by Amy Kochanowsky, staff editor
A new solution to feeding the world’s burgeoning urban population in a sustainable way may be the introduction of vertical farms. A vertical farm is essentially a skyscraper that largely makes use of hydroponic techniques to support crops. Dickson Despommier, a Columbia University professor and main force behind the movement, touts the benefits in his recent book, the Vertical Farm.
Planting food in a central urban area can minimize the amount of land that needs to be converted to farmland. It can also reduce food transportation costs and associated emissions. Vertical farms limit water, pesticide, herbicide, and fertilizer use, thereby eliminating agricultural runoff. In addition to these primary benefits Dr. Despommier mentions, there are other important implications of vertical farming.
Vertical farms can help bring people closer to their food in a literal and figurative sense. As people have moved from rural to urban areas and our society has become less agrarian-based, people lack an understanding of where their food comes from. The ability to watch food grow and observe agricultural techniques used in the vertical farm can generate curiosity and encourage people to understand the source of their food.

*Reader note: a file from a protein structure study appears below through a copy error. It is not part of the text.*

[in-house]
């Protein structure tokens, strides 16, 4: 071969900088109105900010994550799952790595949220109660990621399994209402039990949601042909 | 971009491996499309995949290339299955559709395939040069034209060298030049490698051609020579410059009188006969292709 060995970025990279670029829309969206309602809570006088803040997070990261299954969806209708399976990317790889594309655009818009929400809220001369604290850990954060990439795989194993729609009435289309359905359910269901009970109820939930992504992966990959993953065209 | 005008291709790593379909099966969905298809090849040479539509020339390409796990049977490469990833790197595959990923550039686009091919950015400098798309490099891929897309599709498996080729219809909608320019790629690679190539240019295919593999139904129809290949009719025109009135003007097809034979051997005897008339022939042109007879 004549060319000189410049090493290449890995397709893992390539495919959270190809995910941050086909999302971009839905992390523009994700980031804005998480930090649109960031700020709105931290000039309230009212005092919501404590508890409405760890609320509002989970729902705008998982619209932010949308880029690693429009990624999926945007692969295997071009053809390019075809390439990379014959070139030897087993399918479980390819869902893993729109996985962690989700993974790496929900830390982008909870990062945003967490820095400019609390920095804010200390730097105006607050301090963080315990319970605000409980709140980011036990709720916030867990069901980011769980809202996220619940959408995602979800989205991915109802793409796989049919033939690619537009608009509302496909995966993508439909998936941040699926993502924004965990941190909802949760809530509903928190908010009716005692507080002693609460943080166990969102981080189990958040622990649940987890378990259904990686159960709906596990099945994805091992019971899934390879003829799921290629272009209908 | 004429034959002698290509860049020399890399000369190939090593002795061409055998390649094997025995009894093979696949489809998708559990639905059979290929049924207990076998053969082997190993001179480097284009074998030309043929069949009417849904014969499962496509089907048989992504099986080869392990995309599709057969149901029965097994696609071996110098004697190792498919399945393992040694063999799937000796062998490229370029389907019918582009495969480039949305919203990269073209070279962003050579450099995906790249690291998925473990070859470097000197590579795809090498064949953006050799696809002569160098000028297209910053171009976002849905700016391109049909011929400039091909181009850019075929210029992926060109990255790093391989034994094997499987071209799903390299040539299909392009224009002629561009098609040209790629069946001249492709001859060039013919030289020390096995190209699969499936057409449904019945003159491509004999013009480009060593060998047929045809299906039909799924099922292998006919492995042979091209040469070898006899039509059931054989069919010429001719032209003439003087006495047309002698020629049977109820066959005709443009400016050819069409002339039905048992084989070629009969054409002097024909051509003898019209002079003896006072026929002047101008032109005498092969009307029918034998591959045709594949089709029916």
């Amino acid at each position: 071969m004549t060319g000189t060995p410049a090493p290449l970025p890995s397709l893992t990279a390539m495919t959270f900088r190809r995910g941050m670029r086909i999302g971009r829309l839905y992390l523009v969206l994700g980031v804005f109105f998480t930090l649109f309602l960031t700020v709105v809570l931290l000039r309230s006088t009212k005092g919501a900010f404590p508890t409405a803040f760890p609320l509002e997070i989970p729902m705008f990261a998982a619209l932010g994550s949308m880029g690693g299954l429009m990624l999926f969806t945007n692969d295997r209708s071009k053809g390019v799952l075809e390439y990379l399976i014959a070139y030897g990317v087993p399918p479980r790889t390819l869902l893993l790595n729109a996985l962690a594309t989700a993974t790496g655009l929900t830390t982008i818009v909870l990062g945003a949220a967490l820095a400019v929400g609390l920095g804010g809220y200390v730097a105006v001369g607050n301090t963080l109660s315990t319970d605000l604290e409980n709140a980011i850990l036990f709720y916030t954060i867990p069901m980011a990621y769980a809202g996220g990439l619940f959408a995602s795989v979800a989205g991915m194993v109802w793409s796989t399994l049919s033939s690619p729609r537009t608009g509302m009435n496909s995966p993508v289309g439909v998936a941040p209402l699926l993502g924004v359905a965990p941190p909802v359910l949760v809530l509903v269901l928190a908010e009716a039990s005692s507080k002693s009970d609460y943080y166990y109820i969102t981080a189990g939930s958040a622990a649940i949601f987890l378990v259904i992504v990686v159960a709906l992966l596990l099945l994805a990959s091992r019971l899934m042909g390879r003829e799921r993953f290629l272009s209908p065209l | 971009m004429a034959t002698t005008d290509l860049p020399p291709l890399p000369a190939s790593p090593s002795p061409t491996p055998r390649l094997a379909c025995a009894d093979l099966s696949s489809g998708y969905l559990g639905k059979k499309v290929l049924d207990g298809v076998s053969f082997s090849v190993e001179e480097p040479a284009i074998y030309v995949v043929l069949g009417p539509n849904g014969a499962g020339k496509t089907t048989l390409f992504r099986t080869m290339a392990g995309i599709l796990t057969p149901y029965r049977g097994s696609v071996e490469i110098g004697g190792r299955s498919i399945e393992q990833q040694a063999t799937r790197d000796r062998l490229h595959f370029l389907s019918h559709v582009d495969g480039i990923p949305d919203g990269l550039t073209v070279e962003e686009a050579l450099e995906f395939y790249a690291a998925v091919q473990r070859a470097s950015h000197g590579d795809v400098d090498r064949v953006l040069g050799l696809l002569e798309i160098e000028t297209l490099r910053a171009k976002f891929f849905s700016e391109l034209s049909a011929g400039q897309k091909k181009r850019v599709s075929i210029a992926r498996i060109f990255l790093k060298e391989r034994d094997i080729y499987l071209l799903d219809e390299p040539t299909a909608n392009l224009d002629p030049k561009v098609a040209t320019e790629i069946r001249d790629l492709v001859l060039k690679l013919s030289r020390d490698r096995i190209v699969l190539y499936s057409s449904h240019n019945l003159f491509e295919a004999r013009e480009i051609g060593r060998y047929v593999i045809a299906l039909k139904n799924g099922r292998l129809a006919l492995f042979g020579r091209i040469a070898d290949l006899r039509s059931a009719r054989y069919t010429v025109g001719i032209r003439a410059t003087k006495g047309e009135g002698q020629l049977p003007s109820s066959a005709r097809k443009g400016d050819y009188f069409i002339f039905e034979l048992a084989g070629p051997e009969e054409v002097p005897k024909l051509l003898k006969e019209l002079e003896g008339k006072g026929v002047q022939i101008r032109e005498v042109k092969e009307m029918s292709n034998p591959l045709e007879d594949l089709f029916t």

Vertical farms can also solve another persistent problem in urban areas: food deserts. The term “food desert” describes an area where food is not available, not healthy, or not affordable to the people living there. Cities – and poor neighborhoods in particular – are littered with convenience stores and fast food restaurants with high prices and low quality. These areas tend to have relatively few full-service grocery stores or fresh produce markets. Developing vertical farms in these residential neighborhoods can help to eliminate food deserts.
I applaud Despommier’s vision of a more sustainable future and his ability to inspire innovation. However, this concept is still in a nascent stage and there are many details to be worked out before any designs could be successfully implemented. In addition to designing the technical details of the optimal building structure, the biggest question left unanswered is who pays? While Despommier seems overly optimistic about the success of vertical farms, he also admits that there are financial issues with his plan.
Amid budget shortfalls in every level of government, a cost of $20-30 million per farm makes this project prohibitively expensive to replicate throughout the country. There is no hint that such a farm will be profitable, so the private sector has little motivation to invest. A combination of government grants or subsidies and pure philanthropy will be necessary to pilot the vertical farm concept.
Thanks to this type of innovative thinking, our cities will undoubtedly be greener in the future. It may be in the form of large vertical farms in every city, or made by adapting portions of vertical farm concept and, for example, developing more rooftop gardens. This idea has certainly captured the imagination of many Americans.